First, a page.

% with the idea that obsevers look near the edge of the field but
% not quite at it. Their data are for field sizes of 10 degrees,
% and the estimates are fit with exponentials. M&A used these data
% together with measurements of macular pigment density by Moreland
% & Bhatt (1884) to develop an equivalent (for uniform fields)
% macular pigment density to be used in predicting color matches
% out to 10 degrees. The formula is an exponential decay.
% Something like this made it into the CIE standard, although it
% may have been tweaked to make sure the color matching data are
% consistent with the 10-deg and 2-deg CMFs. I have not thought
% hard about the underlying calculations.
%
% Moreland, J.D. and Bhatt, P. (1984). Retinal distribution ofmacular
% pigment. In: Verriest, G. (ed.), Colour Vision Deficiencies VII. Doc.
% Ophthalmol. Proc. Ser. 39: 127-132. W. Junk, The Hague.
% Uses color-matching data for field sizes out to 18 deg (I think)
% to develop estimates of macular pigment density as a function of
% eccentricity. Key feature of the data is that density estimates
% decline according to an exponential and reach zero at
% eccentricity (radius) of about 7 degrees. This paper also
% reviews earlier estimates and they all look like decaying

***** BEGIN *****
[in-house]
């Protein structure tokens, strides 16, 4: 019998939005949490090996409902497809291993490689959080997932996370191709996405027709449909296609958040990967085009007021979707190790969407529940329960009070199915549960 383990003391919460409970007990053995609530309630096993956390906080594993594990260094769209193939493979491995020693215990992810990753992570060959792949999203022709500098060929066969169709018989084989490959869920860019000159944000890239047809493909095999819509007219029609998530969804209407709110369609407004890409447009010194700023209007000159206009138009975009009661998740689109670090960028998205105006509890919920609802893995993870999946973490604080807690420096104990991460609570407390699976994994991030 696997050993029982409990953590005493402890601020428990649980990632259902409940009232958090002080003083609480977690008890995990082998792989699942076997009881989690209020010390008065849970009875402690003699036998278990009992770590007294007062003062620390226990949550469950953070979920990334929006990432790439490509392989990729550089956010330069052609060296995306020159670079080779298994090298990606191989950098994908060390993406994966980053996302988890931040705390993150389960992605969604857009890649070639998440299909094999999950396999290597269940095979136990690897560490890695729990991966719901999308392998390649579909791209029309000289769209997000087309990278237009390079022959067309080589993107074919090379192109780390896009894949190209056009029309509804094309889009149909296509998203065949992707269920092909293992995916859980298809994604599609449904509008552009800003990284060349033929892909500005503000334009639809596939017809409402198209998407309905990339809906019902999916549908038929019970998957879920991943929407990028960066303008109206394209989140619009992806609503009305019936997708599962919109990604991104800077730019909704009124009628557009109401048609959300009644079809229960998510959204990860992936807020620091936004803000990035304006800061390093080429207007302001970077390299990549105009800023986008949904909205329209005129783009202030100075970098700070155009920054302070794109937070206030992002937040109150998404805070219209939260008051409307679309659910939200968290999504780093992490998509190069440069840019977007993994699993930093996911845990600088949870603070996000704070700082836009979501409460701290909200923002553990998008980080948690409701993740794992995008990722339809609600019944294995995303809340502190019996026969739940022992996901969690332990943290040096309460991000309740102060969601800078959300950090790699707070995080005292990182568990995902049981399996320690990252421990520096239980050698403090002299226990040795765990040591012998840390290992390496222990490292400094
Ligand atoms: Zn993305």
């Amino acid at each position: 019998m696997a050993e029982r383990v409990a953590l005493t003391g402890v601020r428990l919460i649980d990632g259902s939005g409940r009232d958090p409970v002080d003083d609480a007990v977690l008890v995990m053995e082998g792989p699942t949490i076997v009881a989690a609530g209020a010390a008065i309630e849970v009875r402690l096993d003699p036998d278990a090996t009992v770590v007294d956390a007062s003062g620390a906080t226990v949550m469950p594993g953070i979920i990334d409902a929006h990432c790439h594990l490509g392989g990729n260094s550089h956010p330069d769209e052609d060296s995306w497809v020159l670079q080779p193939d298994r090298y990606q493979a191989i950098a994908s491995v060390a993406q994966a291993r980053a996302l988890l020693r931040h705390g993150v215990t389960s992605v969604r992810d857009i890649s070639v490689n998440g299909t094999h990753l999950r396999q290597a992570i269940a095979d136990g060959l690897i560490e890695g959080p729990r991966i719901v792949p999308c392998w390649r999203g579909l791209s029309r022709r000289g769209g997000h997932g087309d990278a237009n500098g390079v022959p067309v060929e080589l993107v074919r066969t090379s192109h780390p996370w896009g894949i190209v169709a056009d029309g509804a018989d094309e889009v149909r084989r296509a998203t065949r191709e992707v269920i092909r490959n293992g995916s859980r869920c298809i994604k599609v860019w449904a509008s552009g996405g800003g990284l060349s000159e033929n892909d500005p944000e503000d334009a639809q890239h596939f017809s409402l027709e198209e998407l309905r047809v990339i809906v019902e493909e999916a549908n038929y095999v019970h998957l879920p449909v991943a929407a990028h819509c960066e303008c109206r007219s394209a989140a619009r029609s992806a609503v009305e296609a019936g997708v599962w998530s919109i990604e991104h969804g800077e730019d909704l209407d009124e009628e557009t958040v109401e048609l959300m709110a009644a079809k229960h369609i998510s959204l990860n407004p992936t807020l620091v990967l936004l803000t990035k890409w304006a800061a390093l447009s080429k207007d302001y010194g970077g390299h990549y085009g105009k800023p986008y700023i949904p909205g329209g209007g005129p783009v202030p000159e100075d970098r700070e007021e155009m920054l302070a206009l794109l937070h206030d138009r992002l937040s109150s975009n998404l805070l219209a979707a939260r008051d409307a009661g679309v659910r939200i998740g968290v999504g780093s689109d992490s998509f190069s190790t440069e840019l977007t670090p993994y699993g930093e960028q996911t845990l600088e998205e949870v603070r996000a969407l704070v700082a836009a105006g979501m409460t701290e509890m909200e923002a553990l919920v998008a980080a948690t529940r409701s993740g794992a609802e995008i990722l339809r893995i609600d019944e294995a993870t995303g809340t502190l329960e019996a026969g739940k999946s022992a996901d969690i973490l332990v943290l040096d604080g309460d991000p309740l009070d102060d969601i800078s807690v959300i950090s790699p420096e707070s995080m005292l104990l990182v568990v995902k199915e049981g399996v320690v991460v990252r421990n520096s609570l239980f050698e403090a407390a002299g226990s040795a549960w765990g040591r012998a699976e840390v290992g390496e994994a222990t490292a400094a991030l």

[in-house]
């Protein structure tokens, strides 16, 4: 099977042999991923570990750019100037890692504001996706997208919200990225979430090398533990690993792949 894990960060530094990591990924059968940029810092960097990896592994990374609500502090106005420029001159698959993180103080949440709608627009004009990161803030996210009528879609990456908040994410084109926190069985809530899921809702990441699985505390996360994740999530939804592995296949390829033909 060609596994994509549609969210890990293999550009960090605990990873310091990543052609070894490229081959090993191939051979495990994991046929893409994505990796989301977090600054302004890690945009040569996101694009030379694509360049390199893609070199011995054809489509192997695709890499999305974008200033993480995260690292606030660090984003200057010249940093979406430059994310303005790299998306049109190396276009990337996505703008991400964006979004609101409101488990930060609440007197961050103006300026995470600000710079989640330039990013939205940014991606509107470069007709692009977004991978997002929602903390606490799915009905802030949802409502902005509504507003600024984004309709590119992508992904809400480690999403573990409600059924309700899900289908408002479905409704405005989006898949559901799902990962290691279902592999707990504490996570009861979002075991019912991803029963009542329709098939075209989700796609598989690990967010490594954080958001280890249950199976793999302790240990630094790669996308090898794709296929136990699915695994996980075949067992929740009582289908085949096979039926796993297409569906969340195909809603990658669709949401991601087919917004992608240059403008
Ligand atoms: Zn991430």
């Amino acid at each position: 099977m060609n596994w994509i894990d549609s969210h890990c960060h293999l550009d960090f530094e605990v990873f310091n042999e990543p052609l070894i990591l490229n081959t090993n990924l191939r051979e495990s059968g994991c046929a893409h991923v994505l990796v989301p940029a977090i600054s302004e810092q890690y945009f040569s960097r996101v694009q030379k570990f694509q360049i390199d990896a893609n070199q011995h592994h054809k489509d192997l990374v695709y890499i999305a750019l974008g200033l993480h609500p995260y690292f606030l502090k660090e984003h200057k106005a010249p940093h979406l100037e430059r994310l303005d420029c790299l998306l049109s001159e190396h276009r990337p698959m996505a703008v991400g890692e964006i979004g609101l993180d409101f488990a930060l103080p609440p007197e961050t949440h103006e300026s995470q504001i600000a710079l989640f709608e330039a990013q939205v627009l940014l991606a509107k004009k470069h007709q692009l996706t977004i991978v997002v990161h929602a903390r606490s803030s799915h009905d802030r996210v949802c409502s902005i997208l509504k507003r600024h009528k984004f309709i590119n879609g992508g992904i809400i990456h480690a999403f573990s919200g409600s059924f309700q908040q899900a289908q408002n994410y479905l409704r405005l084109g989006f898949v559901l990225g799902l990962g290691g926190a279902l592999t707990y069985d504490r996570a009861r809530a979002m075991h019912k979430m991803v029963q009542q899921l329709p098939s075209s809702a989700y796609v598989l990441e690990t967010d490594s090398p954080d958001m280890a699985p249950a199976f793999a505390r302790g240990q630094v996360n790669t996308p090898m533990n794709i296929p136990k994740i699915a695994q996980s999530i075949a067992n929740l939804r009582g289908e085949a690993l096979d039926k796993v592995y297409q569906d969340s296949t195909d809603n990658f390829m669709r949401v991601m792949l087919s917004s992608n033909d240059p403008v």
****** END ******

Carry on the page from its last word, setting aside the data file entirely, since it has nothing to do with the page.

% exponentials.
%
% Putnam and Bland (2014). Macular pigment optical density spatial
% distribution measured in a subject with oculocutaneous albinism.
% Journal of Optometry, 7, 241-245.
%
% See ComputeCIEConeFundamentals, CIEConeFundamentalsTest.
%
% 5/25/16 dhb Wrote it.
% 6/1/16 dhb Polished it up a bit, and added to PTB distribution.
% Initialize and clear
clear; close all;
%% Generate field sizes
fieldSizesDegrees = 1:1:60;
S = 460;
%% Macular pigment transmittance
%
% This looks like it matches Figure 5.1 (p. 17) of the CIE 2006 standard
% between 1 and 10 degrees.
for ii = 1:length(fieldSizesDegrees)
% This is the CIE formula, and presumably gives some sort of effective
% macular pigment density over the field, with some sort of exclusion
% of the center for 10 degrees. I think this because presumbably these
% values are chosen to make the color matching functions produced using
% spatially uniform macular pigment density come out right. I believe
% this formula comes from Mooreland & Alexander (1997).
[macTran(ii),macDen(ii)] = MacularTransmittance(S,'Human','CIE',fieldSizesDegrees(ii));
% Isetbio has a function that provides macular density as a function of